According to Bernardes et al. (2011), many farms in Brazil prefer horizontal silos with low construction costs and high work rates for filling and unloading. However, this design allows for large areas of the ensiled material to be easily exposed to air. This causes the silage to be more prone to aerobic spoilage, especially in the upper layer and near the sides of silos (Bernardes et al., 2011). This is also the case with many silage production farms in South Africa, since the use of PE films in maize silage production is common, and aerobic deterioration of the silage is apparent.

The permeability of plastic films to oxygen is a serious issue in silage production (Borreani et al., 2007). For example, the PE sealing film has been reported to have higher oxygen permeability than the OB film (Borreani et al., 2007; Dolci et al., 2011). The ability of sealing films and procedures to prevent air from infiltrating the silage during storage and feeding phases has significant effects on the quality of silages and its stability against aerobic spoilage by microorganisms (Woolford, 1989; Wilkinson & Fenlon, 2013; Amaral et al., 2014). If there is any ingression of oxygen into the silage material during the storage period, aerobic microorganisms, especially lactic utilizing yeast, degrade the LA, which is the preservation acid (Woolford, 1989; Holmes & Muck, 2007). A newly developed OB sealing film has reportedly produced similar results to the use of LAB silage inoculants under European conditions (Borreani et al., 2007). Research on the ensiling of WCM using sealing films in South Africa is limited, and the effects of OB sealing films may vary due to different environmental conditions (Schmidt & Kung, 2010). The objectives of the present study were to determine the effect of OB and PE sealing films on whole maize silage fermentation characteristics and aerobic stability of maize silage, and to compare the nutrient utilization of maize silage produced using these films.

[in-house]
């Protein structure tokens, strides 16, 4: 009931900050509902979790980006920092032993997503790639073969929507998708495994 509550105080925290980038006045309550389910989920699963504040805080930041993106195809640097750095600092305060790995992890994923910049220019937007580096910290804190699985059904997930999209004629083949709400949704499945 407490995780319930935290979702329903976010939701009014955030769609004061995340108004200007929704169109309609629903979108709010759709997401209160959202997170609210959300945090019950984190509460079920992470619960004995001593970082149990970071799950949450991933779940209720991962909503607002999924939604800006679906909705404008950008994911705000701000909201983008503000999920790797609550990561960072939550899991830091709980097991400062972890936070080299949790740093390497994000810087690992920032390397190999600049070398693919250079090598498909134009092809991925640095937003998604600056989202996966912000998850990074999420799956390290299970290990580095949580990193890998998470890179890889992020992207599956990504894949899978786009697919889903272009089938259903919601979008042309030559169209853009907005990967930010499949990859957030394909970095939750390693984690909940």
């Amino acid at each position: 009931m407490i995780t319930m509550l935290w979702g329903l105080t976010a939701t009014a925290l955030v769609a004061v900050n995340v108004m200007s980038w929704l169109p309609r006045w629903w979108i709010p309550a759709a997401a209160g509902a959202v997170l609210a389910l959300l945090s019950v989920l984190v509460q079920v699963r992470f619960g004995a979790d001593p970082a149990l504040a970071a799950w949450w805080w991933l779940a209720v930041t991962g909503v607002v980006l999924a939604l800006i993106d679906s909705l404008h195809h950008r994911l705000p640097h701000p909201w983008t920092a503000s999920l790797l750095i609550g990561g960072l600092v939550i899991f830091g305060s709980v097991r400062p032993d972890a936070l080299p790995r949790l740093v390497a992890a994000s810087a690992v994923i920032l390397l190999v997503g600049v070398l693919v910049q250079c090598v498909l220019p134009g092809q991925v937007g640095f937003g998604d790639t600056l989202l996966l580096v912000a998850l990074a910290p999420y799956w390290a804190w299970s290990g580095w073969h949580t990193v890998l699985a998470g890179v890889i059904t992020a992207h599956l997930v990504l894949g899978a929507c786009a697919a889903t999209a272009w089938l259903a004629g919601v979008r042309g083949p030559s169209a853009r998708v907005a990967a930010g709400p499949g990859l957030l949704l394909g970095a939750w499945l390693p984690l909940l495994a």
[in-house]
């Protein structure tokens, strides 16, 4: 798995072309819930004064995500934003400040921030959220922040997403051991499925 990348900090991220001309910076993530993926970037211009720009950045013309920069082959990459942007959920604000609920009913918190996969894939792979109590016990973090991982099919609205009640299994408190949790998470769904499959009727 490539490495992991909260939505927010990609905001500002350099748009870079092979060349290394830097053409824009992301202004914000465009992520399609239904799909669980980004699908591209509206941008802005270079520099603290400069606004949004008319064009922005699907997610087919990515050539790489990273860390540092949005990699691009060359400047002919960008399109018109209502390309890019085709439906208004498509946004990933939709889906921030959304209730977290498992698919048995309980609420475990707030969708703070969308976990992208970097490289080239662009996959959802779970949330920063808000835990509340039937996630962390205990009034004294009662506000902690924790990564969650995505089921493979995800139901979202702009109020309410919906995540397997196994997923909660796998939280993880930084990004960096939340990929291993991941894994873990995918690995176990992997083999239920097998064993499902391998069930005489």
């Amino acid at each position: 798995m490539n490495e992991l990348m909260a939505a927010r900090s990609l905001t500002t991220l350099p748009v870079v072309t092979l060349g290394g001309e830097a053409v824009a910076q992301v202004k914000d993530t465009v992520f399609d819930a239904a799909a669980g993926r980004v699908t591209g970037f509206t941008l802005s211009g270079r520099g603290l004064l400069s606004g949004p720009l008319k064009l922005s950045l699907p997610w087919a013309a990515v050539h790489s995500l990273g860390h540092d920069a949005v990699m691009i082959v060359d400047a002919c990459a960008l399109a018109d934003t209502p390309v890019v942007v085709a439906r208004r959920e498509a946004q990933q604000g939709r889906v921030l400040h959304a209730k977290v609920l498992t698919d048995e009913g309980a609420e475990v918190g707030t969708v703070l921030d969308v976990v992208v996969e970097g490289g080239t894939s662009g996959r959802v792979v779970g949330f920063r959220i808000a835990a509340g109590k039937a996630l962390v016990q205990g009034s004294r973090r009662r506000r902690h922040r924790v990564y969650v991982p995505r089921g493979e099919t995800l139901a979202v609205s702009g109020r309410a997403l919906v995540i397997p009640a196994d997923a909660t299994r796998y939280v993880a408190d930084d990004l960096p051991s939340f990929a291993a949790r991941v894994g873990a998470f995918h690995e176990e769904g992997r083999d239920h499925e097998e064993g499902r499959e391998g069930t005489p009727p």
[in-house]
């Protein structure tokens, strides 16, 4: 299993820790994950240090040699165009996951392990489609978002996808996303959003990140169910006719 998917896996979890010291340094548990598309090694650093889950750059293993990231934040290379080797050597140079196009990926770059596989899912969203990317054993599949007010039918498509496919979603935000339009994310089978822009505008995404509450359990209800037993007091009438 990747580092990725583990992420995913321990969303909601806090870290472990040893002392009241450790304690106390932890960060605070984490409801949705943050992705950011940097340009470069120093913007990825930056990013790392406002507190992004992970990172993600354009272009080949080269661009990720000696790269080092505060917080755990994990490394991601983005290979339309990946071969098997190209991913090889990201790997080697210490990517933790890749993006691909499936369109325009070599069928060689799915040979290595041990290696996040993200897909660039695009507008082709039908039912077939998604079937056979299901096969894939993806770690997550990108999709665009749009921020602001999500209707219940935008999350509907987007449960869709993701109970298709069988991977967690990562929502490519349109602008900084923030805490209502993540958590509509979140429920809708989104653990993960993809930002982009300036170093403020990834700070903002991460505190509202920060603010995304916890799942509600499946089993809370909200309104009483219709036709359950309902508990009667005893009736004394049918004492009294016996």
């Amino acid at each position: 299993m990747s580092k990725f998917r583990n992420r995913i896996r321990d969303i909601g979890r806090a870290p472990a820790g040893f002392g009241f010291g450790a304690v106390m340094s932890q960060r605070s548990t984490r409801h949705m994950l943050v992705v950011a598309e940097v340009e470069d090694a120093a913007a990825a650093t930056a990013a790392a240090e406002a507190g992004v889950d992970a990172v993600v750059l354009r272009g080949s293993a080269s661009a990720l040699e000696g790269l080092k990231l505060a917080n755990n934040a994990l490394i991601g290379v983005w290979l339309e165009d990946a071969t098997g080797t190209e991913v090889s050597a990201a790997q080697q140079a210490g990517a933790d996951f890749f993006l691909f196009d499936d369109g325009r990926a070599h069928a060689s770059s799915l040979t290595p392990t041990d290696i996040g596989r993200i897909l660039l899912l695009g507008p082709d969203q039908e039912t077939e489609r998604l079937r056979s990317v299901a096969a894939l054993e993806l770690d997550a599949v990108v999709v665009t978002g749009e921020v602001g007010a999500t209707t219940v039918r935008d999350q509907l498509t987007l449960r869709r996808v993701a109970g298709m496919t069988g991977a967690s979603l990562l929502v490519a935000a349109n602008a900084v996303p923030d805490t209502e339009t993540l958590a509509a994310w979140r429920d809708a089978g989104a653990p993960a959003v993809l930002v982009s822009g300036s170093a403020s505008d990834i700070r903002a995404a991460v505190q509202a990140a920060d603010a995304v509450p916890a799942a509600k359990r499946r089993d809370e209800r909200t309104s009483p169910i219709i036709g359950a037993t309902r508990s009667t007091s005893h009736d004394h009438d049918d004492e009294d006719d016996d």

Materials and Methods

Maize (Zea mays) (Senkuil, Sensako, obtained in Brits, South Africa) was planted in November 2015 at ARC, Irene, South Africa, located at longitude 28° and latitude 25° 55'E at an altitude of 1524 m. The maize was harvested at the 50% milk line stage in mid February 2016 using a Feraboli 945 precision silage chopper (Fondata Nel, Cremona, Italy) to obtain a theoretical 5 mm chop length. The WCM was ensiled using two tractors for compaction in a concrete silage bunker (5.5 m width *1.7 m height * 20.0 m length) and stored for 180 days.

The trial consisted of two experimental treatments, which were arranged in a randomized complete block design, namely i) a control in which 150 µm thick co-extruded black conventional PE plastic sealing film weighed down with used tyres all over the film was used; and ii) an OB film (Silostop, Bruno Rimini Ltd, Italy) of 45 um thick co-extruded plastic sealing film. The OB film was constructed of two outer layers of polyethylene and a central layer of polyamide. Anti-ultraviolet close weave polypropylene nets were placed on top of the OB film to protect it from solar radiation and weighed down with 1-metre length Silostop gravel bags at the edges of the film to prevent the film and net from blowing off the silage.